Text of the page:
How To Manage Herbicide-Resistant Waterhemp
Take advantage of the elevated view from your combine cab to survey and assess the effectiveness of your weed management program this fall.
“A field free of weeds during harvest is very desirable and represents an outcome that will require increased management as weeds continue to adapt to modern crop production practices,” said Aaron Hager, University of Illinois Extension weed specialist.
Many observations have been made recently that waterhemp and horseweed are frequently appearing in corn and soybean fields across Illinois. Hager’s recent field visits have indicated that seed production on these mature plants has been successful, suggesting a preharvest herbicide application may do little to reduce the viability of these mature seeds.
“There are many reasons that these two particular weed species have successfully completed their life cycle in corn and soybean fields,” he said. “One reason is the occurrence of herbicide resistance. Glyphosate resistance in Illinois waterhemp and horseweed populations is known to occur, and we suspect this will become increasingly common in future growing seasons.
“Additionally, resistance to five different herbicide site-of-action families has been documented to occur in Illinois waterhemp populations. In all instances except one, these resistance traits can be transferred by movement of both pollen and seed.”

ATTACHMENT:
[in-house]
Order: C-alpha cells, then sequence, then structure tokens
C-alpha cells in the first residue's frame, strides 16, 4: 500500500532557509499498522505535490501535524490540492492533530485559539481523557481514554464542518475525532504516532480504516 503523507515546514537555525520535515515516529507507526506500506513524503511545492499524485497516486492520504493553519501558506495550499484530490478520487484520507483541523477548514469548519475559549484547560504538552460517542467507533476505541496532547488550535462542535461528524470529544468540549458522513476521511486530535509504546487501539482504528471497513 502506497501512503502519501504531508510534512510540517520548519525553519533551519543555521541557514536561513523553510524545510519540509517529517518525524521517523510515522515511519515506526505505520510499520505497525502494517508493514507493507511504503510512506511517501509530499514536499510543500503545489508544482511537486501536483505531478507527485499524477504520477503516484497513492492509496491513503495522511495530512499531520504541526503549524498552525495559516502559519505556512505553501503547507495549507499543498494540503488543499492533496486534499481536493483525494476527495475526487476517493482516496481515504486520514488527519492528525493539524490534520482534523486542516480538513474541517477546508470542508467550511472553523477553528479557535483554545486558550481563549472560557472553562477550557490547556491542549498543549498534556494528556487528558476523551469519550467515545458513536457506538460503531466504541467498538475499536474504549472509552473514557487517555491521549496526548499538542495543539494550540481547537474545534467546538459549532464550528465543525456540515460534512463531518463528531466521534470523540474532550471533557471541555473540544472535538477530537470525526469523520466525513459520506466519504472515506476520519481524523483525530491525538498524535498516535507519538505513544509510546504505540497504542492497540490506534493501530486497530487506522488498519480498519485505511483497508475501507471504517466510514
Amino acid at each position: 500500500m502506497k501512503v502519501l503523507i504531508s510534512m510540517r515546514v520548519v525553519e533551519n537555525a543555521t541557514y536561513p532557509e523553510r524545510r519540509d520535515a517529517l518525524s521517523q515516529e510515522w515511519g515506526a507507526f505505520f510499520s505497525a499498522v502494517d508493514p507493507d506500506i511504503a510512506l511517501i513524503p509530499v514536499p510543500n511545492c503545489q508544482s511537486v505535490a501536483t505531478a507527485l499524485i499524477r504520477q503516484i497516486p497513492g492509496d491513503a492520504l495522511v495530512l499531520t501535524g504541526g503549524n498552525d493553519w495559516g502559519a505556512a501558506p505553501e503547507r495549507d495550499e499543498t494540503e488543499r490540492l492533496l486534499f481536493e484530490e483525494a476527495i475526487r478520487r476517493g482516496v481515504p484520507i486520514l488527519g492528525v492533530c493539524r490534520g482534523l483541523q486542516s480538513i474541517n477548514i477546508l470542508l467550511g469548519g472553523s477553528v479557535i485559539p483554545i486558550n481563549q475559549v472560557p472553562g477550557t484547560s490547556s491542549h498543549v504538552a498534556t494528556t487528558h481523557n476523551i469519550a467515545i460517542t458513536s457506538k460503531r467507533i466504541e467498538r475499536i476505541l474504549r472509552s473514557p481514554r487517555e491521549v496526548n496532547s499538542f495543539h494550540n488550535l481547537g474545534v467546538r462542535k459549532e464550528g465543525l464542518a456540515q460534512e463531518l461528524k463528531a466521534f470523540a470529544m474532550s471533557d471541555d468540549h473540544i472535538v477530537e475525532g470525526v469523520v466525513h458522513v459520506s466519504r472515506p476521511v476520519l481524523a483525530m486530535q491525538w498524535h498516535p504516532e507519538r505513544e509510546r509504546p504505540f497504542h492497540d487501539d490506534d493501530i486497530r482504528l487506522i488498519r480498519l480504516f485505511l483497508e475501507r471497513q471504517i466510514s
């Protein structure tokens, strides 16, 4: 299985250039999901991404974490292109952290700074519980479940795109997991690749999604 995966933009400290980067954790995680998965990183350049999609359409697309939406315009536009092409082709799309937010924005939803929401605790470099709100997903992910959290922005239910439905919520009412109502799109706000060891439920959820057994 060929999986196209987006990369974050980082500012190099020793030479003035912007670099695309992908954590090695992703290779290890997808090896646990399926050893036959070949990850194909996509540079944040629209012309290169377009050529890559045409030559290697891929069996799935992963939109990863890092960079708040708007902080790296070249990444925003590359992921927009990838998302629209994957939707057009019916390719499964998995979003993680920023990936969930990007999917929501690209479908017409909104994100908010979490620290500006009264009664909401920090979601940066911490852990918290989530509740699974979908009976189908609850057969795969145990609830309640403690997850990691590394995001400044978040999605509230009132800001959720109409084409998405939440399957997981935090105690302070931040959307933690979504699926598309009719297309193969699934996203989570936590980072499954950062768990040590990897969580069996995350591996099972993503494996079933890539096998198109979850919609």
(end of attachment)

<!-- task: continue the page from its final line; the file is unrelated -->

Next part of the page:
Herbicide-resistant populations generally do not infest an entire field over the course of a single growing season. Rather these populations usually begin as a small number of plants that survive to produce seed.
The next season the herbicide-resistant population may exist as a patch of weeds encompassing a small area within the field. Rogueing these plants from the field before they produce viable pollen and seed can help slow the spread of the herbicide-resistant population within the field and reduce the movement of the resistance trait to other fields, Hager said.
“Female waterhemp plants have the potential to produce in excess of one million seeds per plant, although that number is usually much smaller when the waterhemp plants have grown under competitive conditions,” he said. “If you notice a few surviving female waterhemp plants in a field, it might be a good investment of time to remove these plants before they enter the combine. Combines can spread weed seed across a field and transport seed from one field to another.”
If a herbicide-resistant waterhemp population is present or suspected in a particular field, consider harvesting that field last to prevent introducing the seed from the resistant plants into the combine and their subsequent movement to other fields, Hager suggests. Another option is to avoid patches of weeds during harvest operations.
(Source: Illinois Ag Connection)